Club Night Connects Poz Men
Men cradled drinks and chatted in small enclaves near the luminescent bar while a gogo dancer's neon green underwear was fed dollar bills. A club owner and a bartender slung drinks. A DJ enthusiastically spun house dance music as a group of men shook to the tempo under the dance floor's illuminated dome.
To outsiders, it may have seemed positively typical. But to the club goers, the party was an act of resilience and redemption from the social isolation and depression that can accompany testing positive for HIV. January 11 was the first of several HIV-positive club nights called Resilient, by and for HIV positive men and allies-the only one of its kind in San Francisco.
Drinks poured throughout the night as couples huddled in booths. A shirtless man energetically bounced around the dance floor as a man in a cowboy hat slung his moves across the slick floor. Strangers chatted near the bar. And attendees regarded these typical exchanges as redemptive and affirmative, and sometimes seldom seen by HIV-positive men.
"When I moved here I wanted to be around HIV-positive men, but I didn't have many friends. I went into depression. I socially isolated myself," said Chad Morris, a 42-year-old software engineer who organized the evening. He was diagnosed with HIV in 1999 when he lived in Seattle.
He eventually found solace in volunteering for Magnet as a desk person. There, he learned about events for the HIV-positive community, like Club Life, which Morris said brought some 150 people out for its parties at the now-defunct Club Eight in SoMA back in 2006. That party, which was organized by Stop AIDS Project's Positive Force program, was short-lived.
Morris suggested that the fundraising and interventional elements at that party contributed to its end.
DJ Paul Goodyear spins house and disco dance music. photo: Peter Hernandez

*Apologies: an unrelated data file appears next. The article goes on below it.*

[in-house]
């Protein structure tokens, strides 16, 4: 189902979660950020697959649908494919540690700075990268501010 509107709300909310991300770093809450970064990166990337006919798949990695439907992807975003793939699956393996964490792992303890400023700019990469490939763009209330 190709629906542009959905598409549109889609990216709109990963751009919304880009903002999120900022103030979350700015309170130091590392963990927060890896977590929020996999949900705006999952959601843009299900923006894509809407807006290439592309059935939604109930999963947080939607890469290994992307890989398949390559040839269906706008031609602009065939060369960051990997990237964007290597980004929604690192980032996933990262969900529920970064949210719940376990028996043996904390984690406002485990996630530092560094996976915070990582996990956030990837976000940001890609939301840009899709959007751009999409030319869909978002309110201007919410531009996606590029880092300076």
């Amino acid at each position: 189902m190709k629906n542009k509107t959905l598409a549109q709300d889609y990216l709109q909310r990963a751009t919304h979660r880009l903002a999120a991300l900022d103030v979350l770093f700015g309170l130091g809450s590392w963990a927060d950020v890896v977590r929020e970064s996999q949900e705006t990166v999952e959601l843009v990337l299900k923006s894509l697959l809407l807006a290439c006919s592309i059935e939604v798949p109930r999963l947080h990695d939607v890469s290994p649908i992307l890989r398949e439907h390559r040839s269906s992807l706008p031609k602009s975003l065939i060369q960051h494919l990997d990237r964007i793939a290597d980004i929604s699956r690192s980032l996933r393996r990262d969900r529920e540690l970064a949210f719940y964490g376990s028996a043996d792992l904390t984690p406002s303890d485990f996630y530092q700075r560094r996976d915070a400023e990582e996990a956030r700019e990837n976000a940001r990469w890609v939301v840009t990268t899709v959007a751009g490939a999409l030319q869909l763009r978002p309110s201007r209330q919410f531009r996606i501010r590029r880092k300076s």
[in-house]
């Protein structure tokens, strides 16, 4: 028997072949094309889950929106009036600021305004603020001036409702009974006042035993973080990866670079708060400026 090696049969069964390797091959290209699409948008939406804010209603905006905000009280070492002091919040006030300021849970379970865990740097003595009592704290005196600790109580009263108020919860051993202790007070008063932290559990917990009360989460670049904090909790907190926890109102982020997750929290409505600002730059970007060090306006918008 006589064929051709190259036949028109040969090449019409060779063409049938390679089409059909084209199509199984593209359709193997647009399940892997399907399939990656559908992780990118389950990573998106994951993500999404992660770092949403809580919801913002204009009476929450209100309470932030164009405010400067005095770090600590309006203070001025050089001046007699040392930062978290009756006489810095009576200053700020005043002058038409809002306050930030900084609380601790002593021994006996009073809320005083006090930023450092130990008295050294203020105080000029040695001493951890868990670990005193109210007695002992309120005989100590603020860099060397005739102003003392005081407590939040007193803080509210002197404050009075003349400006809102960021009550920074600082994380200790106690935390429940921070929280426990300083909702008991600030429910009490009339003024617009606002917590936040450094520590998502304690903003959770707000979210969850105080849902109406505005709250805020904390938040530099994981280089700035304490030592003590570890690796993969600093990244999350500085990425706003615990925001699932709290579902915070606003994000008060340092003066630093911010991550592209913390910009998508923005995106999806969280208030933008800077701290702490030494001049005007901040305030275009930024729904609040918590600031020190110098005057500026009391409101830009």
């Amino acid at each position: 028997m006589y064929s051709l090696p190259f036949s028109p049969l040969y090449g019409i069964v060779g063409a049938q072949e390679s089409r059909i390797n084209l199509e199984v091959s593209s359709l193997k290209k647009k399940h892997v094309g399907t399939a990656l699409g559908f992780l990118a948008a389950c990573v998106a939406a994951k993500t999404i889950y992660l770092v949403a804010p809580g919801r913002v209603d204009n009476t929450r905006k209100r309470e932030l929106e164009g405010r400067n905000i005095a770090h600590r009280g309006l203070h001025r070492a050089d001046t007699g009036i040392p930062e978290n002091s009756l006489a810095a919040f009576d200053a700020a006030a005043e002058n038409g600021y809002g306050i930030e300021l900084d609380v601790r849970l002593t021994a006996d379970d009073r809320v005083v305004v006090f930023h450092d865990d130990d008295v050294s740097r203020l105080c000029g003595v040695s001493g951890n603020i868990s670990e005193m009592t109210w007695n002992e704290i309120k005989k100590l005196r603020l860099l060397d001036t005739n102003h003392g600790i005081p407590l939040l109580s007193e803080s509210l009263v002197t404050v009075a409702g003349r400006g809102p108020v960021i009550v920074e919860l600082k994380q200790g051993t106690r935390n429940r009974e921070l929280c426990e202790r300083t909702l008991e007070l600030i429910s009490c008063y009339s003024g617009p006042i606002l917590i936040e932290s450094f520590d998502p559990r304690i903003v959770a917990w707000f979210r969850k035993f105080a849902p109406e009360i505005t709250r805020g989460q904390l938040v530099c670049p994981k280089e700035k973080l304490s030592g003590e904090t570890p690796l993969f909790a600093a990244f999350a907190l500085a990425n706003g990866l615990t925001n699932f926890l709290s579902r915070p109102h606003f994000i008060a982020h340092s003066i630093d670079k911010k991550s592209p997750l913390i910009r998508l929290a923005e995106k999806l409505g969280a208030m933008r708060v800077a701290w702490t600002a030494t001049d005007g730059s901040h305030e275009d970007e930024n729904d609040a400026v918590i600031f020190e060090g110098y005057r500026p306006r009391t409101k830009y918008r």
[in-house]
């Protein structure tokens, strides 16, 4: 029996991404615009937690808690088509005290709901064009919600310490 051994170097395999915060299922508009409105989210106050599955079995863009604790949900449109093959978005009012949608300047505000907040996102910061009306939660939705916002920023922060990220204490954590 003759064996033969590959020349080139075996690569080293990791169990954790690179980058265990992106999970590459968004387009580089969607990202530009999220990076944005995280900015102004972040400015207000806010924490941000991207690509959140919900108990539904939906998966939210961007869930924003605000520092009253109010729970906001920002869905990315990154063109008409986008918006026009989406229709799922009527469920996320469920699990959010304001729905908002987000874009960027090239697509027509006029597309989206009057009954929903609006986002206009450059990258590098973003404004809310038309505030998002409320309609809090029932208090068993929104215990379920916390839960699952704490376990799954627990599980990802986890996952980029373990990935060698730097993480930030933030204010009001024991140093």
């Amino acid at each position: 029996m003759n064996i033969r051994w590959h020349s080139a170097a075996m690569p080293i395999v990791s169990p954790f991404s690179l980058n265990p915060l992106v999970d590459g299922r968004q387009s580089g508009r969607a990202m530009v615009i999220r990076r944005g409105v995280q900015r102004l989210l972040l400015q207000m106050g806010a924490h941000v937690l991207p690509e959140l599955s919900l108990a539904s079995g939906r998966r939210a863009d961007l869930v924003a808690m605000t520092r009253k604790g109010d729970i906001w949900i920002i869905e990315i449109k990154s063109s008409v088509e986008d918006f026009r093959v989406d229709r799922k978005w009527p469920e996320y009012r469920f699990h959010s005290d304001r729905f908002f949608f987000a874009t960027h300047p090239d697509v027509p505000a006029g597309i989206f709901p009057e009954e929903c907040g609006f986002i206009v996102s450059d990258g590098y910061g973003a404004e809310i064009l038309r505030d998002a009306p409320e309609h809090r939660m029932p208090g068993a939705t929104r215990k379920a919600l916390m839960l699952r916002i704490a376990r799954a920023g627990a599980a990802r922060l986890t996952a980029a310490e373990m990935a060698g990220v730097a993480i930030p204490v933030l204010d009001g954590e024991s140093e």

"We don't need an affiliated organization to have a party. We can make it what we want it to be, and if you're socially isolated, paying to get in isn't going to break you out," Morris said.
Resilient didn't have an air of fundraising or intervention. It was low-key and intimate, with no HIV literature to be seen, except for in the bathroom, where a poster for Positive Force was posted next to a poster for Resilient.
At the peak of the evening, some 30 men came through the club, while veteran DJ Paul Goodyear spun his signature house and disco music. Some men said they didn't go out often. Others worked for HIV/AIDS service organizations and came to support the party.
Last year, research by Case Western Reserve University showed that people under 50 living with HIV suffered from greater levels of stress and isolation than the older generation living with HIV. Stigma and a lack of empathy from those not living with HIV were cited as possible causes.
The median age at the event appeared to be 40. Connection and conversation seemed sparse, as most people were paired as couples or dancing on their own on the dance floor. Respondents to Morris's questionnaire, however, wanted just that-dancing, a DJ and a gogo boy.
The party was effectually sero-sorting men who are HIV-positive, while contextualizing HIV disclosure.
"I didn't feel reluctant to share my status because it's part of the party. It's not a difficult thing for me to talk about," said Manuel Vasquez, a treatment advocacy coordinator at Positive Force.
A man dances underneath Club OMG's illuminated dome, which was designed and fabricated specifically for the club. photo: Peter Hernandez
Being in an environment where HIV-positivity was the premise for the party may have destigmatized disclosure. But that feeling, Morris said, needs to be more widespread among all LGBT club culture.
"Here, stigma isn't so bad. But in the club, it's still a problem when disclosing that someone's HIV-positive," Morris said.
He added that there is an abundance of ignorance in the HIV-negative community about the risks of being infected by HIV someone who is undetectable, and that lends isolation and depression to many people living with HIV.
"Lots of negative people aren't educated about HIV or about being a positive person," Vasquez said. Events like Resilient, he said, are important to validate positive people who don't feel a sense of community, and that men in the gay community are not familiar with the HIV-positive life experience and often shun them.
Vasquez attended the party for two hours and said he met five or six people, and felt that the party was a great way to discover camaraderie.
Morris said that everyone he talked to said they had a good time and that he is expecting twice the size of a crowd next month.
"There's a lot of positive energy about the event," he added.
Resilient occurs once every second Sunday of the month at Club OMG, 43 Sixth St., at from 5pm to 9pm. February's DJ is Matt Consola and March's DJ is Sergio Fedasz. www.clubomgsf.com